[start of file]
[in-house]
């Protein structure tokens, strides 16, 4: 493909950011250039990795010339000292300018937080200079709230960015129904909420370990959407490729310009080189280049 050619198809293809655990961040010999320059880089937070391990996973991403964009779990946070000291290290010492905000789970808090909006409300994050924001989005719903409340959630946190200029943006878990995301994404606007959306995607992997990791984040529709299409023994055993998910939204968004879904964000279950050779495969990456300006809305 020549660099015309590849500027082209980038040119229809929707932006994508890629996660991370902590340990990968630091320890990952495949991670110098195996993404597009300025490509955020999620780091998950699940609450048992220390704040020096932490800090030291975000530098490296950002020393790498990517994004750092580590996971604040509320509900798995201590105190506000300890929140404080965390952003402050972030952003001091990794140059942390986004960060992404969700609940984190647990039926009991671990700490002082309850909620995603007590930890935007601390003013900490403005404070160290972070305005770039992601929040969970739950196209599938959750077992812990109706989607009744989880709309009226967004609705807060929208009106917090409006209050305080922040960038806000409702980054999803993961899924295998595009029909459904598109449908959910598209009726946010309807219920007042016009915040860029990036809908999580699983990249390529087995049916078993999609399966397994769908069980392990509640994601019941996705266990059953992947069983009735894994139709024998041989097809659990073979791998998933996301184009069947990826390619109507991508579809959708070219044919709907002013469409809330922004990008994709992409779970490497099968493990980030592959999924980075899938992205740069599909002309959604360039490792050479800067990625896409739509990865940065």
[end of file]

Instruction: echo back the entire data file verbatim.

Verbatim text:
[in-house]
């Protein structure tokens, strides 16, 4: 493909950011250039990795010339000292300018937080200079709230960015129904909420370990959407490729310009080189280049 050619198809293809655990961040010999320059880089937070391990996973991403964009779990946070000291290290010492905000789970808090909006409300994050924001989005719903409340959630946190200029943006878990995301994404606007959306995607992997990791984040529709299409023994055993998910939204968004879904964000279950050779495969990456300006809305 020549660099015309590849500027082209980038040119229809929707932006994508890629996660991370902590340990990968630091320890990952495949991670110098195996993404597009300025490509955020999620780091998950699940609450048992220390704040020096932490800090030291975000530098490296950002020393790498990517994004750092580590996971604040509320509900798995201590105190506000300890929140404080965390952003402050972030952003001091990794140059942390986004960060992404969700609940984190647990039926009991671990700490002082309850909620995603007590930890935007601390003013900490403005404070160290972070305005770039992601929040969970739950196209599938959750077992812990109706989607009744989880709309009226967004609705807060929208009106917090409006209050305080922040960038806000409702980054999803993961899924295998595009029909459904598109449908959910598209009726946010309807219920007042016009915040860029990036809908999580699983990249390529087995049916078993999609399966397994769908069980392990509640994601019941996705266990059953992947069983009735894994139709024998041989097809659990073979791998998933996301184009069947990826390619109507991508579809959708070219044919709907002013469409809330922004990008994709992409779970490497099968493990980030592959999924980075899938992205740069599909002309959604360039490792050479800067990625896409739509990865940065």